Prayer.

Prayers.

I’ve always meant to preach on the Psalter.  We know, on one level, that it’s poetry (or, since it was likely meant to be sung in some fashion, song).  And, as poetry, it’s my impression at least, most people don’t seem to take the psalter very seriously.  But the Psalter is known, in tradition, as the prayer book of the Bible.  And in monastic tradition, it is the backbone of the daily offices.  The psalms are recited together in community, slowly, again and again, day after day.  Monastics talk about being slowly ground down and formed by this recitation of the psalms. (more…)

One of our writing prompts today at our clergy writing group was from this “Late Fragment” by Raymond Carver:

And did you get what
you wanted from tis life, even so?
I did.
And what did you want?
To call myself beloved, to feel myself
beloved on the earth.

Which led me to this:

What do I want from life?  I think I may, at this point, have a clue. (more…)

When I woke up yesterday, I was thinking about your FaceBook posting asking prayers for folks in the Oklahoma City area.  Then I found myself thinking about the recent death of my father-in-law.  Basically, I was thinking about the question “why is there suffering or evil in the world?”

I mean, this wouldn’t be a question at all.  Except we believe that God made the world we live in.  We believe that God is good.  We believe that God loves and cares for us.

If all this is true, then why do bad things happen?  Why do people suffer?  Why do people die?

Mind you, at least in my mind, a good deal of this can be put down to a combination of human free will and human perversity.  But even that is part of God’s creation.  Why would our God make that part of creation?  And certainly the facts of disease and natural disaster and death are part of God’s creation too – even if we sometimes contribute to all of the above.  Why did God make the world that way?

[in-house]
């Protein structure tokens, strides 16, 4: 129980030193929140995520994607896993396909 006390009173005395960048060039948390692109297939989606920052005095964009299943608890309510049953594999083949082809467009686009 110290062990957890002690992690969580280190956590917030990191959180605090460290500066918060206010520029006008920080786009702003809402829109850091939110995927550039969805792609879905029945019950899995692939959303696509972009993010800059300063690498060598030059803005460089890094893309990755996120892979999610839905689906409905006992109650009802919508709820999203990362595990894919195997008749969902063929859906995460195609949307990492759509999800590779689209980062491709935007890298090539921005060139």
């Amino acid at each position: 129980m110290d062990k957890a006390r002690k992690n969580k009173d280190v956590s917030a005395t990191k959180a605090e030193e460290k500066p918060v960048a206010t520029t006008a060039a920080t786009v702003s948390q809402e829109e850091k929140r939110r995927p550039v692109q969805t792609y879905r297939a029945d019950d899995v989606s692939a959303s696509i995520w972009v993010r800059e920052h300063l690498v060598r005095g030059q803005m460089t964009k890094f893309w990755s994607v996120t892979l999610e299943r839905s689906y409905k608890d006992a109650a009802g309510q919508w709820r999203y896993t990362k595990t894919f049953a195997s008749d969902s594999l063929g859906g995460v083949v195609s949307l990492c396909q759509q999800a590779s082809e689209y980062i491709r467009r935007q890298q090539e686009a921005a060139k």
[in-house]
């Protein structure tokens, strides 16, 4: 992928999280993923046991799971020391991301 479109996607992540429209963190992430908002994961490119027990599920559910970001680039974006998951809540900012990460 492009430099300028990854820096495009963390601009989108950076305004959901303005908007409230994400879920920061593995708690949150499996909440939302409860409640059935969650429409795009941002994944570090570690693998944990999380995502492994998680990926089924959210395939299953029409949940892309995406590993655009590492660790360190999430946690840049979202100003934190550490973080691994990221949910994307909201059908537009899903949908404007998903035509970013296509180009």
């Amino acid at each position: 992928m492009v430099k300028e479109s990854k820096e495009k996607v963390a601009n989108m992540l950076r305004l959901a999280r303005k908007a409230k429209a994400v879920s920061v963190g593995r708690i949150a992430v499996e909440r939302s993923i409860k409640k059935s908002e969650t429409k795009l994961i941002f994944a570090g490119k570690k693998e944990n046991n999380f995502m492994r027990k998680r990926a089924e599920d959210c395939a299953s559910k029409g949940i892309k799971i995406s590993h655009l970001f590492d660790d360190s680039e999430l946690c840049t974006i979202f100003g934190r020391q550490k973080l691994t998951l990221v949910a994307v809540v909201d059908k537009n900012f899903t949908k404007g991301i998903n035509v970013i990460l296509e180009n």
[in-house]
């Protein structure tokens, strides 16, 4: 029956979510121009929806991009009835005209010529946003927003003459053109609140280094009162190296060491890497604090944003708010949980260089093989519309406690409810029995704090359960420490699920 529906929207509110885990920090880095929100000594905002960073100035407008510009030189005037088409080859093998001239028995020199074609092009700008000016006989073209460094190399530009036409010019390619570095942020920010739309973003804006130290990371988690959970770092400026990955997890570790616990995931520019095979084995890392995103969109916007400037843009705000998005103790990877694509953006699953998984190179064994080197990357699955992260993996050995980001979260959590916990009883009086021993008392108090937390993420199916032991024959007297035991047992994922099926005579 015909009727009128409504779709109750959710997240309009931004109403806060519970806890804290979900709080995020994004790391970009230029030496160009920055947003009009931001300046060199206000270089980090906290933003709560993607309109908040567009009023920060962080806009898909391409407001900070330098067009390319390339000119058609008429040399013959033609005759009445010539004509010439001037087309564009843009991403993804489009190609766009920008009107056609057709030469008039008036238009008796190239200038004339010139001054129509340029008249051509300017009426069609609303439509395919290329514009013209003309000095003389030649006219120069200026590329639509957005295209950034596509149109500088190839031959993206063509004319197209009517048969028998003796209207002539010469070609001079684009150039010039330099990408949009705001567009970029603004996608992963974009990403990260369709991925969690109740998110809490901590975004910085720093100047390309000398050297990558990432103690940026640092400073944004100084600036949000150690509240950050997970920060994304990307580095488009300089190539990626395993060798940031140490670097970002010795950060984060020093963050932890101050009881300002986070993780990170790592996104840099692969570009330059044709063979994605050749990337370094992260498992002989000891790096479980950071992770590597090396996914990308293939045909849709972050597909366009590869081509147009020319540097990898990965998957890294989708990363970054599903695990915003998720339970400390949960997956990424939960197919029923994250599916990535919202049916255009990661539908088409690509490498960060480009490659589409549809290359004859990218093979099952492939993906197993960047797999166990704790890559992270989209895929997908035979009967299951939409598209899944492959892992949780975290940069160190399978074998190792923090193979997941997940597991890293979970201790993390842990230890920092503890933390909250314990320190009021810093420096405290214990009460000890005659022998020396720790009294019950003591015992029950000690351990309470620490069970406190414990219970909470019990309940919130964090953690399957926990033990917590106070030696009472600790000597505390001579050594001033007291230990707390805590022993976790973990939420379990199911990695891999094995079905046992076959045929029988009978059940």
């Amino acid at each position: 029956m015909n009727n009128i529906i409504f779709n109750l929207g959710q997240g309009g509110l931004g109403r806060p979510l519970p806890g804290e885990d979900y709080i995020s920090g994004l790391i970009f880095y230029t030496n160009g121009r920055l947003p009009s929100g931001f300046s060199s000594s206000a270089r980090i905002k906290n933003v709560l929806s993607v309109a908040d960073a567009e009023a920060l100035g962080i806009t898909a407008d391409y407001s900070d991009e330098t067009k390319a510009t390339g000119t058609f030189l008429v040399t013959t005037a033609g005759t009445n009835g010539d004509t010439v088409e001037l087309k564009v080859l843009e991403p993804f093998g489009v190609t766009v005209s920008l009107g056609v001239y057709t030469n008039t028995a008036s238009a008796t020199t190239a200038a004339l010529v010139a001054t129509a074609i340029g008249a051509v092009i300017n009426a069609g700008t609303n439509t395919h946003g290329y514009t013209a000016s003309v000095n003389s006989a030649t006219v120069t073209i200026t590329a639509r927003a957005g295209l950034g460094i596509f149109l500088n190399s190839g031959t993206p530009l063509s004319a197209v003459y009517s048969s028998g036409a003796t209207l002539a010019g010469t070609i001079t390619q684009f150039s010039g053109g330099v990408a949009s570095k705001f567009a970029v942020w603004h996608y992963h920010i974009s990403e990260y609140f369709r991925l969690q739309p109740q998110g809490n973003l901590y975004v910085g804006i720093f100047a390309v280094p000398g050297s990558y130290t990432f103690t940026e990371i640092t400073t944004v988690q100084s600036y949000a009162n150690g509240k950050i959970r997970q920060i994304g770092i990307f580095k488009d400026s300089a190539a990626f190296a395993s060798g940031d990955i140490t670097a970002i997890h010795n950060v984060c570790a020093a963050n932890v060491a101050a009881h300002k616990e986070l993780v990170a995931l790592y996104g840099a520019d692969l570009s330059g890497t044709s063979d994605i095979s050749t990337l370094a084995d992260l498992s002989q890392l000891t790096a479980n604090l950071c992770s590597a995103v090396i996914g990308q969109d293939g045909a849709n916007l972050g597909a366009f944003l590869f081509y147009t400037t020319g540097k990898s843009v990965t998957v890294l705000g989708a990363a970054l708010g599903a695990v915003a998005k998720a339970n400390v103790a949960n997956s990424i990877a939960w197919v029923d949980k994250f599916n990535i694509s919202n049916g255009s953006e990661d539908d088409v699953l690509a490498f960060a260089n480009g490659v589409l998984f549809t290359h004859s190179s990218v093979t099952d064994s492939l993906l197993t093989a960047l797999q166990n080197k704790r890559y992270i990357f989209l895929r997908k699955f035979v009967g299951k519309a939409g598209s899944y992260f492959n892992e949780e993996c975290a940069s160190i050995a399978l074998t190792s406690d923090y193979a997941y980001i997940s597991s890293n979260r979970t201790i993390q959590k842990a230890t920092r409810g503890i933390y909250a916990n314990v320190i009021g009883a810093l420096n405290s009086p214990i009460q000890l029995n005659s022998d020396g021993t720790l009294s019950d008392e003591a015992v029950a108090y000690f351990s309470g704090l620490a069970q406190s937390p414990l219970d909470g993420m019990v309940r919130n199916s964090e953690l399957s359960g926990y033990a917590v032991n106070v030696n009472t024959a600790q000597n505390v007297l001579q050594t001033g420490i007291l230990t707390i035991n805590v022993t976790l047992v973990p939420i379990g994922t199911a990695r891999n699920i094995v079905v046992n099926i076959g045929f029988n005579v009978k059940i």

I don’t really have answers.

But I do have thoughts.  There are some things I think are true. (more…)

All of us remain, always, on a spiritual pilgrimage.  Sister Faith Anthony’s reflections on the aftermath of her life profession in the Order of St. Helena speak eloquently to this:

On January 4, the Order of St Helena elected me to make my Life Vow, and I did so on March 19 at the Church of the Good Shepherd.

The service was lovely, and so was the reception. I was in the seventh heaven that night. Yet I had not really expected any change. Yes, now I am given the big cross, and the ring, but I had been under the temporary Vow for three years, and I had been living in the same Order for five years.

However, the next morning, when I entered the chapel, I felt, “This is different!” I felt that I had crossed an invisible threshold, and I am not the same person as the day before.

What I sensed was unspoken “acceptance” and “welcome.” God confirmed the call. I said “Yes” and the Order said “Yes.” Now I am in full service for God with these sisters for my life. The sisters received me as one of theirs in spite of all my shortcomings, trusting God’s intention and my willingness to grow. This is a pure gift. And I realize that what I vowed is a far deeper commitment than I had imagined, and now I have a huge responsibility to the Order.

The honeymoon period did not last long, (more…)